If you have IBS-D, try to see if there is a pattern to when you are most likely to have your all-too-frequent bowel movements. Is it more likely to happen in the morning? After a large meal? When you are stressed? You can use this information to deal more proactively with your symptoms. If you see a particular pattern, you can try to schedule your day accordingly whenever possible. If your symptoms are significantly affected by stress, you can learn to use stress management strategies such as relaxation exercises to help to calm your system.

If you have IBS-A, you may be able to get lots of useful information by evaluating the notion of "when". What factors were in place when your system was working too quickly versus what factors were in place when your system was working too slowly. Again, the goal is to find that elusive happy medium.

When Does Your IBS Wane?

This may not be true for all of you, but IBS is supposed to be a disorder that "waxes and wanes". If you are lucky enough to experience a "waning" you might want to think about what factors may have contributed to that time of remission. What were the circumstances of your life at that point? Were you eating differently? Was your work life different? How was your stress level? Were you engaged in more self care activities? Were your relationships more satisfying?

Another major thing to consider: Was there some IBS management strategy that you were using back then that you have since gotten away from? In her memoir "Sophie's Story", author Sophie Lee finds some significant relief by doing just that. I won't give away the spoiler (you have to read the book, and you should read the book), but she returns to a previously tried remedy with a good result. As discussed earlier, since there are no quick and easy remedies for IBS, sometimes something you are doing is helping, but the results are subtle and you don't really realize that the particular strategy is helping until you get away from it. Paying attention to what things were in place when your IBS was in "remission" may help you to identify some of those more helpful strategies or remedies.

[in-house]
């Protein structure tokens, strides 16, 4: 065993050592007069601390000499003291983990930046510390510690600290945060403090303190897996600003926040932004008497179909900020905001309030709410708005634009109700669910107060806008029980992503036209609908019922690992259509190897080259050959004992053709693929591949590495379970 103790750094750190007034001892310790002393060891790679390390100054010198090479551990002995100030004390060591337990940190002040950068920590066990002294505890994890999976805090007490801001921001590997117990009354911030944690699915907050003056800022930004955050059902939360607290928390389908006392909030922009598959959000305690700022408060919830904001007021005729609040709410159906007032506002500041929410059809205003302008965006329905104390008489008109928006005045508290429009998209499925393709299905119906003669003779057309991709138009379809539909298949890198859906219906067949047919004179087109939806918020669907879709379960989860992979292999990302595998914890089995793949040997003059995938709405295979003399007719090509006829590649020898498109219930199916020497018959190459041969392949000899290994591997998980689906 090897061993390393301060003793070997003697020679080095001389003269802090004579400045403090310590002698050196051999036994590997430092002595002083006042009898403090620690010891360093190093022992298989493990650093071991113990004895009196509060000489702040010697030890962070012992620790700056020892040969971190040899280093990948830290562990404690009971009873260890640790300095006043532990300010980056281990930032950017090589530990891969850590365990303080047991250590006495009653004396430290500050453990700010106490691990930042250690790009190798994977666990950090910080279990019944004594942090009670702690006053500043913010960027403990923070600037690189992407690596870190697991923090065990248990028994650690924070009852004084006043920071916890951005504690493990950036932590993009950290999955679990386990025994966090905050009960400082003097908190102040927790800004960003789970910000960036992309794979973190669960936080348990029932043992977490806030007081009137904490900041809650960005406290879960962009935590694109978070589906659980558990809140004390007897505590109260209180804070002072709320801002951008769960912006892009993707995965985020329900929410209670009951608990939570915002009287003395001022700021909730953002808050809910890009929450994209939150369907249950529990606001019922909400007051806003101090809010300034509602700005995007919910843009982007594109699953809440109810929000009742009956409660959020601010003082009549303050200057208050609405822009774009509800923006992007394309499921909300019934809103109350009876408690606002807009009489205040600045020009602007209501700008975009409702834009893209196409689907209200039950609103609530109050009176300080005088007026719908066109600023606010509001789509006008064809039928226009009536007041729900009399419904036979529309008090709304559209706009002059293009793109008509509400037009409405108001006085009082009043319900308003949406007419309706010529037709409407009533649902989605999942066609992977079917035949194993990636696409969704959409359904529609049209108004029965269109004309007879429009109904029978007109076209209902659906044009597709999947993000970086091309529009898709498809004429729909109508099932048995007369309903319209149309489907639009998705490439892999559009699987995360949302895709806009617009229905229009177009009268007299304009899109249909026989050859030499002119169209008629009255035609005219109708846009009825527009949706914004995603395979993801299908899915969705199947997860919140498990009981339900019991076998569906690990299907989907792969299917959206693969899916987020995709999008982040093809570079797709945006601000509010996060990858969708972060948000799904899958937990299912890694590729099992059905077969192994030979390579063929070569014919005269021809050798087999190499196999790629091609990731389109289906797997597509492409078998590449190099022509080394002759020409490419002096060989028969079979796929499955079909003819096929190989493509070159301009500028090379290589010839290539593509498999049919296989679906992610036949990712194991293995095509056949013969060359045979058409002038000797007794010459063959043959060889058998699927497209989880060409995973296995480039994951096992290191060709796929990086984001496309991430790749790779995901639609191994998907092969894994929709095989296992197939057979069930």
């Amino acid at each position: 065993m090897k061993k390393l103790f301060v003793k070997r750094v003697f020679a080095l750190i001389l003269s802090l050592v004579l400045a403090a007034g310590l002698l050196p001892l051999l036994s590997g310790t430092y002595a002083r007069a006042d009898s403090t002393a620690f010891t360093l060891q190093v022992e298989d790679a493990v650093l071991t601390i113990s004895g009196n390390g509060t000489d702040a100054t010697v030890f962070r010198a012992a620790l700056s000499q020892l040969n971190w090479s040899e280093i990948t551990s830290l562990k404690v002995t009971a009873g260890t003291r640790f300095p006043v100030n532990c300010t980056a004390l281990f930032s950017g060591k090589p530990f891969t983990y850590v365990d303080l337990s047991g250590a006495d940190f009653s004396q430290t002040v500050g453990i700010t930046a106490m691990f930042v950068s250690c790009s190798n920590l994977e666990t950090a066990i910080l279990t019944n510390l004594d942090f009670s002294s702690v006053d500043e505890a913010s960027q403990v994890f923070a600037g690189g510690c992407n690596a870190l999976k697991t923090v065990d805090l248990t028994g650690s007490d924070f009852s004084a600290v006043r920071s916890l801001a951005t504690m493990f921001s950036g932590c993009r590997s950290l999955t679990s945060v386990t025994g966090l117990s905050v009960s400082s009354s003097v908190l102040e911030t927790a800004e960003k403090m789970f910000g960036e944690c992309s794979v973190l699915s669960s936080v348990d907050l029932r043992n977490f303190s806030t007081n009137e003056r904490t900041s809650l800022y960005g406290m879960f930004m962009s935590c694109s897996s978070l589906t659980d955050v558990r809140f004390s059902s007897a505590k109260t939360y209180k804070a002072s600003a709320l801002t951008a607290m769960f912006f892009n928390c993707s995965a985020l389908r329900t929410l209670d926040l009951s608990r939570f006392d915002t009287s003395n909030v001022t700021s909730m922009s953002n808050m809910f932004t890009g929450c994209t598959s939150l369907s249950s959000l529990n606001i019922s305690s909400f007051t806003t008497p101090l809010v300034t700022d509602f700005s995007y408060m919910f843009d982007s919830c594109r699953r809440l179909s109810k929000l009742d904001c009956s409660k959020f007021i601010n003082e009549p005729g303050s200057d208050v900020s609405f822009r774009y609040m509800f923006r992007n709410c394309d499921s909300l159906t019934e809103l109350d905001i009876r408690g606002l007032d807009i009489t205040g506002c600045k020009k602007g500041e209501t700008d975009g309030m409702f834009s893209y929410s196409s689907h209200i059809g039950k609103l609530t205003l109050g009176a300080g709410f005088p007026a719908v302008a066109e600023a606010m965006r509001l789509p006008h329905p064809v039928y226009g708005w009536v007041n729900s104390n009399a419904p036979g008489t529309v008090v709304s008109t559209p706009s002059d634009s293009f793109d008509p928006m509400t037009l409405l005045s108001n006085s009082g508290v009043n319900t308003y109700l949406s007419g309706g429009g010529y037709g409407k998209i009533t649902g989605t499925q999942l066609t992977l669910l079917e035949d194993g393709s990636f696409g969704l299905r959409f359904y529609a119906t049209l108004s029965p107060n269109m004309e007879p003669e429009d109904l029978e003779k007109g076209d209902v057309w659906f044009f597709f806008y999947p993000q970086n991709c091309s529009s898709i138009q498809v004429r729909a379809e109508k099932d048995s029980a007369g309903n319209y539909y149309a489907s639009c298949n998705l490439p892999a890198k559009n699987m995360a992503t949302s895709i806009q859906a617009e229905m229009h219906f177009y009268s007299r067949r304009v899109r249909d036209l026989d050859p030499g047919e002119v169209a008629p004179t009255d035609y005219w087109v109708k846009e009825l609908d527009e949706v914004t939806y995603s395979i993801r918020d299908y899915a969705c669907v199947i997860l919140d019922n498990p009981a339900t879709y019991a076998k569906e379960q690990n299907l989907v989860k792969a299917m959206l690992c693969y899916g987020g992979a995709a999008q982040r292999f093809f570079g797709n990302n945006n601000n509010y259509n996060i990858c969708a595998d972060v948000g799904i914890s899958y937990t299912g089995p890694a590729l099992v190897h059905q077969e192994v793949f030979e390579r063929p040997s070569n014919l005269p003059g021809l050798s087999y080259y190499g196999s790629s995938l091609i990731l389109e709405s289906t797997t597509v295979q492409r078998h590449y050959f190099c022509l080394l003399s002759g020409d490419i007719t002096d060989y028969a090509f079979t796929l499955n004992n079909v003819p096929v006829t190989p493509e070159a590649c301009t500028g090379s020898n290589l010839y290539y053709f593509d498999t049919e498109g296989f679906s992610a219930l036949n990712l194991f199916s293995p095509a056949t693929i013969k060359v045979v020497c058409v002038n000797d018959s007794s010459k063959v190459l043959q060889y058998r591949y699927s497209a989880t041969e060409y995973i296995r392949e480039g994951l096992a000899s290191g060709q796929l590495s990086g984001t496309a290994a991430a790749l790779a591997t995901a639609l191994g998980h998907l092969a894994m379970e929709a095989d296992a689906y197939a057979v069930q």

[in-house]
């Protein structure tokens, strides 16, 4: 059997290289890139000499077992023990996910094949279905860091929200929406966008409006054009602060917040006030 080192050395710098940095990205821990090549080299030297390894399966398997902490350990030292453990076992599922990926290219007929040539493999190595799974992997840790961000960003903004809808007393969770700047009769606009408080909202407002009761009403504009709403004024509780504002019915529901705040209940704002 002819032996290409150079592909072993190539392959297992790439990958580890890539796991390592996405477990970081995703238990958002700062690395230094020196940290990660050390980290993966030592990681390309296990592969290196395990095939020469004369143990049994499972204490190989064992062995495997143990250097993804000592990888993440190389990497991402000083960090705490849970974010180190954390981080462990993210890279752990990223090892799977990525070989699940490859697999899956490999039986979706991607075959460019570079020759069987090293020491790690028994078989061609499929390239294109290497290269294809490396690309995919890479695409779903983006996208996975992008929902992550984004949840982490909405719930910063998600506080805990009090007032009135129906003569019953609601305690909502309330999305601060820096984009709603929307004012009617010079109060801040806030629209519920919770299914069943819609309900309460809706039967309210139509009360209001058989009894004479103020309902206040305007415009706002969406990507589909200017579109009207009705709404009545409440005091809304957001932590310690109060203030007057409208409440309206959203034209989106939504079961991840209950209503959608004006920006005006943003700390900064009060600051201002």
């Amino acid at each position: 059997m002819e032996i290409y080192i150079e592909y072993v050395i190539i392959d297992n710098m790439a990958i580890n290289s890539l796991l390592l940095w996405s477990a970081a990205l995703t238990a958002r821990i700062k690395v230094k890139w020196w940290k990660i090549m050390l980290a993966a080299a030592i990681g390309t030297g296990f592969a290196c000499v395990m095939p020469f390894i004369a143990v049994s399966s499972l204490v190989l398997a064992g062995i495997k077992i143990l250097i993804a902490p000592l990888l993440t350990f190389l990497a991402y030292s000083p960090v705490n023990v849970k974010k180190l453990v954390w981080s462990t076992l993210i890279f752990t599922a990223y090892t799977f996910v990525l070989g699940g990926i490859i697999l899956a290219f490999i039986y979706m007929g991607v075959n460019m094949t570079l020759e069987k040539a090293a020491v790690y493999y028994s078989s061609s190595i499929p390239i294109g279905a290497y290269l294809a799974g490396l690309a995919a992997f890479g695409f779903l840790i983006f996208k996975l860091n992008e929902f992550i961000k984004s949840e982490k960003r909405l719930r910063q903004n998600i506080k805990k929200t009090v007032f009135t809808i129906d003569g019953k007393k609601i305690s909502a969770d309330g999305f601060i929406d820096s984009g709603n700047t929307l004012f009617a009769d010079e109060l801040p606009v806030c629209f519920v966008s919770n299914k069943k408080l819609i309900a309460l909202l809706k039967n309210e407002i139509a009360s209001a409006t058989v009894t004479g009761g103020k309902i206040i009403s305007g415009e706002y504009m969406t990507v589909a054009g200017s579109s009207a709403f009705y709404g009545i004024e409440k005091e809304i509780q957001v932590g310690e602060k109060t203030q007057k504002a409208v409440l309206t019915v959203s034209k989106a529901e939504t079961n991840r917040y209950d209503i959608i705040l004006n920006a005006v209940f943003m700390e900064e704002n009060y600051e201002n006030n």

The Bottom Line

None of these suggestions on their own are going to "cure" your IBS. They are all offered as a way to take some of the mystery out of your digestive system and to encourage you to consider some factors that might help your body to move toward a state of improved wellness and digestive functioning. Thinking about what your digestive system does "right" can help you to address the things that have been going so horribly "wrong".


"Constipation" National Digestive Diseases Information Clearinghouse (NDDIC) Accessed February 13, 2013.

"Your Digestive System and How It Works" National Digestive Diseases Information Clearinghouse Accessed July 27, 2011.